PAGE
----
Best financial thing I ever did was invest in the stock market. Second best was buying a house. Third was firing my financial adviser and selling all my mutual funds.... My investments have outperformed my real estate by far. (irobot is up 39.5% since I mentioned it on this blog). I just didn't invest as much into the stock market as I did real estate. I don't think I would have the stones to borrow 250k to invest and I doubt any bank would have lent me that back when I bought my first house. Now they would probably....

info said...

"And this claptrap about natural gas, give me a break. Have you been up North? I have. Some pretty smart folks are spending big money on this."

Consider the source of the information. You have to understand that there are pumpers out there - stock pumpers, house pumpers, commodity pumpers...

The price of natural gas is only a fraction of what it was in 2008. The US has recently discovered reserves of natural gas that will supply it for many decades. Have you heard of the bakken play?

koozdra said...

"Sellers need to price accordingly, and be ready to make less on the sale, which they'll likely make up on their next purchase."

Nanaimo home sales are up by 12 per cent
* Prices down 9% yoy

totoro victoria said...

Maybe. Only my personal observations having spent some time up North recently. It is not talk, it is action there. I def saw a mini-boom. Where it goes, we'll see.

I'm glad re. your stock market returns dasmo. Very good. I wouldn't borrow to invest in stocks, just not hands-on enough for me to feel confident that they will outperform the interest charges.

caveat emptor said...

Dow is up almost 100% over the last 10 years

30% in the last 13 years which is less impressive. The S&P 500 is less than that. It hasn't been a great decade for buy and hold investors in the US market. Particularly Canadian buy and hold investors in the US since currency movements cancelled out your gains.

There have been lots of opportunities to make money in the stock market, but not lately through buy and hold of the big us indices

dasmo said...

It's easier to time the stock market. I bought as much as I could in 2009. I mean everything was half off! It was that or start digging a hole for a bunker...

koozdra said...

A real estate decline is going to be very bad news for our public transportation system. Almost every bus has at least one real estate ad. Bus shelters are plastered with ads.

Will there be another industry to take it's place?

patriotz said...

30% in the last 13 years which is less impressive.

Not too bad considering you've picked the top of the dot-com bubble as your starting point.

How has US housing done over the last 7 years?

Ernie Fallows said...

Rent - paying for someone else's investments.

koozdra said...

"Rent - paying for someone else's investments."

Deep.

Ernie Fallows said...

Deep.

Indeed.

Leo S said...

It is not "buy now or buy never", it is what does it mean to buy now or later for you

Can anyone help me parse this sentence? Introvert I need your language skills here.

koozdra said...

The biggest bubbles pop first.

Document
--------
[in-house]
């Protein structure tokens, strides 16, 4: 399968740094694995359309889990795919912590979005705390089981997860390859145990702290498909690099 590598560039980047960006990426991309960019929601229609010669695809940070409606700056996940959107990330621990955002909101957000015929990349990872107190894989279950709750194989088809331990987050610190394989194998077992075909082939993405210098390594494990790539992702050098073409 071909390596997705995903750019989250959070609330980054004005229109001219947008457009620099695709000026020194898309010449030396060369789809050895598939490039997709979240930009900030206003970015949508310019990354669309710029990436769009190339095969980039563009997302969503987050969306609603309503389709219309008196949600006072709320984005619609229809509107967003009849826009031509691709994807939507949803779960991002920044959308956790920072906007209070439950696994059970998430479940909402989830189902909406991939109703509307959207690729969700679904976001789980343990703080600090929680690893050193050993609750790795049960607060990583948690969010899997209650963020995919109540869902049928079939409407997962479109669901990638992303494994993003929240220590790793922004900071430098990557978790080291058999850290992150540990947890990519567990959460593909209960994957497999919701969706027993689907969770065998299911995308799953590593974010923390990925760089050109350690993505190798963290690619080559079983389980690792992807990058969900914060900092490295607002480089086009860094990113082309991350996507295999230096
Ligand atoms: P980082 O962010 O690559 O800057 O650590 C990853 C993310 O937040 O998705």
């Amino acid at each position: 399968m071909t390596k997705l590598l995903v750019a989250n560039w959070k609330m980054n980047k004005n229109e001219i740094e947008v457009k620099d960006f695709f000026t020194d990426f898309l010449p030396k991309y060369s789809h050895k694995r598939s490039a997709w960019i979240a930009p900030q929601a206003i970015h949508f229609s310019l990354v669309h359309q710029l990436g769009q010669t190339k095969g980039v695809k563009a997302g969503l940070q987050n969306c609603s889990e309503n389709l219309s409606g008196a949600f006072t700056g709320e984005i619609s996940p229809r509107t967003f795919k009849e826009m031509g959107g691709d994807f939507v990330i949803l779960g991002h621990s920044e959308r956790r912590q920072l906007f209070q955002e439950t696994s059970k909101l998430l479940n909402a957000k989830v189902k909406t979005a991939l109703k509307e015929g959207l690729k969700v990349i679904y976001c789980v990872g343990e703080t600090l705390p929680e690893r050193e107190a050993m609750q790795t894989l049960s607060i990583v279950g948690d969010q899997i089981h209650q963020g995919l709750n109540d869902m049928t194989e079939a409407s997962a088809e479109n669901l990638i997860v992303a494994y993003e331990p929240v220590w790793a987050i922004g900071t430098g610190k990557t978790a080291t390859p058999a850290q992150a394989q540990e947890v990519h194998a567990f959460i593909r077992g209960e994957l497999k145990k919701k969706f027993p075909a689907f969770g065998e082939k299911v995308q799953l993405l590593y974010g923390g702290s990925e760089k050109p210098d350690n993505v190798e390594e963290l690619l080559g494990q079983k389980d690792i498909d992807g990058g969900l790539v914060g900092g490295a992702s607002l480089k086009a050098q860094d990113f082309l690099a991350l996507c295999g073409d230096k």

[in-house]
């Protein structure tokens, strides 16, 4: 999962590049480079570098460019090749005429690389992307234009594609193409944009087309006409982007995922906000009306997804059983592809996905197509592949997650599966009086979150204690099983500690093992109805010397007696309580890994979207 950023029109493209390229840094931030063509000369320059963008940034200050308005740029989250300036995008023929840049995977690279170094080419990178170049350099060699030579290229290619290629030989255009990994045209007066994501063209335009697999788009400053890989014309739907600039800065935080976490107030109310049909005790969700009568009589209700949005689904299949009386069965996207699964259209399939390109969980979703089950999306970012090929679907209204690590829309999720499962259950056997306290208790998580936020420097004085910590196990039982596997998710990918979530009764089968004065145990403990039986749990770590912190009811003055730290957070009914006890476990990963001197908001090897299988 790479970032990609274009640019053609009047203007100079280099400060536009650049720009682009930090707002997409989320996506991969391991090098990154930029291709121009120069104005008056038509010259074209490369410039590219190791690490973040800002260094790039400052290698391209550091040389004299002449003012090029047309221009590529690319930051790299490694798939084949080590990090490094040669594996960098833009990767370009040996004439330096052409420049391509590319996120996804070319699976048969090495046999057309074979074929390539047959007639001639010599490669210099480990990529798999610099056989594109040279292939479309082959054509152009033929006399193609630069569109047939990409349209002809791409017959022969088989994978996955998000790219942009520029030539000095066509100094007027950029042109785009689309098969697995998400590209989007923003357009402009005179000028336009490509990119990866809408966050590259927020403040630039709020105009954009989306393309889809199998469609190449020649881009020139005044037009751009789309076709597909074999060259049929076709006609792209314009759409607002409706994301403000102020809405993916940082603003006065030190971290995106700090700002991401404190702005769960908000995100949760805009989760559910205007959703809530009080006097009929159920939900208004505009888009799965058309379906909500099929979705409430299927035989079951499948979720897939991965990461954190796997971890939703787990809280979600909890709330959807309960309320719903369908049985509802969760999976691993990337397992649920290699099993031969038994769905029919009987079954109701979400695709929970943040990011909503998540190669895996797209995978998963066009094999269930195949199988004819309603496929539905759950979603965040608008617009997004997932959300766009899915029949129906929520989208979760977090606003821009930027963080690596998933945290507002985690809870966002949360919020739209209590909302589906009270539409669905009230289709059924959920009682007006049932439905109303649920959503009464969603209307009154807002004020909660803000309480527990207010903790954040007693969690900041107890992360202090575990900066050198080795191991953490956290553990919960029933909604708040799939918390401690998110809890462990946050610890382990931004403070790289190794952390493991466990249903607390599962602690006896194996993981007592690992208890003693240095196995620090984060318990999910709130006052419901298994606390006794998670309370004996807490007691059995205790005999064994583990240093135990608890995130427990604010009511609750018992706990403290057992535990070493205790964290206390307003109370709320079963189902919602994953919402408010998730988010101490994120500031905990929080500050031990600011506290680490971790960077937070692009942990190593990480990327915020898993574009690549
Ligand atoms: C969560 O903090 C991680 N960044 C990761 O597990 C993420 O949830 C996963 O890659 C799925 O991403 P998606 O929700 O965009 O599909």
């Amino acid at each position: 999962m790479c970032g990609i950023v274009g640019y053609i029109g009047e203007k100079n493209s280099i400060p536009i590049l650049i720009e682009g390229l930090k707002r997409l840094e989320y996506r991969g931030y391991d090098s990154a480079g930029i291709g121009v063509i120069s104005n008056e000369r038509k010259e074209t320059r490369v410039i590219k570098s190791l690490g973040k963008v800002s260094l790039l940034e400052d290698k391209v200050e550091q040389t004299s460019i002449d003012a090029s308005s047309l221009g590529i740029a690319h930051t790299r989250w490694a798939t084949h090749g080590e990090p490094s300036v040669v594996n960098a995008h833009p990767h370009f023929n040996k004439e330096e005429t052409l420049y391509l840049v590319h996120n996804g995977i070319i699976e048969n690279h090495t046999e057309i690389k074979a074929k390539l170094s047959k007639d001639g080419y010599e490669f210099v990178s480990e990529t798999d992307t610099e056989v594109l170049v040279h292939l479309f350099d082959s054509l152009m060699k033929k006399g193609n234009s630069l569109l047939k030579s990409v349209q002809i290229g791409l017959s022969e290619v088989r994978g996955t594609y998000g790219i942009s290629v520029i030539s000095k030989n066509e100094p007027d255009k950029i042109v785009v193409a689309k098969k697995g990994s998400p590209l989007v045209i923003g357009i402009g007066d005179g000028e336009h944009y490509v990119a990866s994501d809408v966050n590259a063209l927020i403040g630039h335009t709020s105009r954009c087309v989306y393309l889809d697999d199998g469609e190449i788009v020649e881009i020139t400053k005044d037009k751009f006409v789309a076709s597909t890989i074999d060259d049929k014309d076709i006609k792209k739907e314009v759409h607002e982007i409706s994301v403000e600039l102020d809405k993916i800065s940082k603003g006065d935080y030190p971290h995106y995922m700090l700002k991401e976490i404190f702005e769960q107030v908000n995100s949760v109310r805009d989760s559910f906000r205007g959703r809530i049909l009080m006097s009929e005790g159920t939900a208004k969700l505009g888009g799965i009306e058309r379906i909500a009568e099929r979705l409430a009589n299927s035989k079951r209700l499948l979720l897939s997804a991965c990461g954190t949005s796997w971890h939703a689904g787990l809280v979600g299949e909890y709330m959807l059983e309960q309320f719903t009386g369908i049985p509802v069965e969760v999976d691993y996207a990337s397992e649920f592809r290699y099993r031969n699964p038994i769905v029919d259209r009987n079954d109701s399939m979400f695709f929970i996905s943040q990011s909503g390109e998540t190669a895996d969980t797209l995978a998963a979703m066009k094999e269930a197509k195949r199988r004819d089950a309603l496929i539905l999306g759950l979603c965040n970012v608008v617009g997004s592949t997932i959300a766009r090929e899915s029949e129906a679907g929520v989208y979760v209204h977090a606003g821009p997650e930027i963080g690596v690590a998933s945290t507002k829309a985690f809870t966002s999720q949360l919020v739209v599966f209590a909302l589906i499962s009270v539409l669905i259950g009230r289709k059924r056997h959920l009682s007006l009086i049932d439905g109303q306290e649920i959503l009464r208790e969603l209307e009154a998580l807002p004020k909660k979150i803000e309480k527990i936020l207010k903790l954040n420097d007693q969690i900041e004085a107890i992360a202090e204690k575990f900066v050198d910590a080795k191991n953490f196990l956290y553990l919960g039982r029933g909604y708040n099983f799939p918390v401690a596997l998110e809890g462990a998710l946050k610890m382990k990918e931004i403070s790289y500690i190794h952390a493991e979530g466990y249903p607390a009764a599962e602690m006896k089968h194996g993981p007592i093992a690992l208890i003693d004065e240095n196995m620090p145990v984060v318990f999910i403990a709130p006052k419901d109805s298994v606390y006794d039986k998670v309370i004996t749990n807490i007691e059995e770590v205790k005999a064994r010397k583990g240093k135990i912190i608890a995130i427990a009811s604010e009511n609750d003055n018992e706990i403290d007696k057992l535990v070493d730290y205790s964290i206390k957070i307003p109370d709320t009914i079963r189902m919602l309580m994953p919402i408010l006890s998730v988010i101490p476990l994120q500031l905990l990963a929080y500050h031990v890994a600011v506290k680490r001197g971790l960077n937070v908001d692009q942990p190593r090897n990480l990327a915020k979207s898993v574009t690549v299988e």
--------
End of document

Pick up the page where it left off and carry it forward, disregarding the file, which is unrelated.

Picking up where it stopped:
Canada’s condo sector slowing as developers hit credit crisis

totoro victoria said...

nonsense, makes perfect sense.

reasonfirst said...
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subprime11 said...

@ CS agreed but one additional thought.

"23. Many boomers will be selling over the next number of years. Their buying helped push house prices higher over the last 30 years and now their selling will push prices lower for many years."

CS These boomers that are selling need to live somewhere. Victoria will attract a many of them due to climate and services for the elderly. We may be underestimating how this may support Victoria real estate prices.

reasonfirst said...
This comment has been removed by the author.
reasonfirst said...

"Grocery shopping - paying for someone else's investments"

Chris said...

@suprime11

“Victoria will attract a many of them due to climate and services for the elderly. We may be underestimating how this may support Victoria real estate prices.”

If that were true, I don't think Victoria would be the weakest market in the country the last three years and running. After all, the Boomers started turning 65 in 2010.

koozdra said...

I wonder if they'll fire Benjamin Tal. He is terrible at his job.

"Mr. Tal says if the majority of investors have 20% down — something he believes to be true — there will not be a mass exodus from the market."

Yeah, amateur investors will remain calm while all of their savings get wiped away.

dasmo said...

talk to me when it's like this here... "Foreclosure-related sales made up 21 percent of all U.S. sales in 2012 and short sales, when the home is sold for less than the value of the mortgage, made up 22 percent, according to a new report from RealtyTrac. Add it up and 43 percent of all 2012 sales were of distressed properties."

Chris said...

I caught up on some articles above. This line is worth repeating:

“What is remarkable about the findings is that the highest debt levels occur in the 50-to-59 age group, where unsecured debt is more than $84,000. And one in three in the older age group still supports at least one dependent, and – if a home owner – still carries a significant mortgage, it says.” (emphasis added)

The unsecured 84,000 doesn’t even include their significant mortgages! Boomers are one financially daft generation. Or, if enough survive to maintain a voting majority, maybe the spoon feeding can continue. Fat pensions and Fancy Feast for all. Genius!

koozdra said...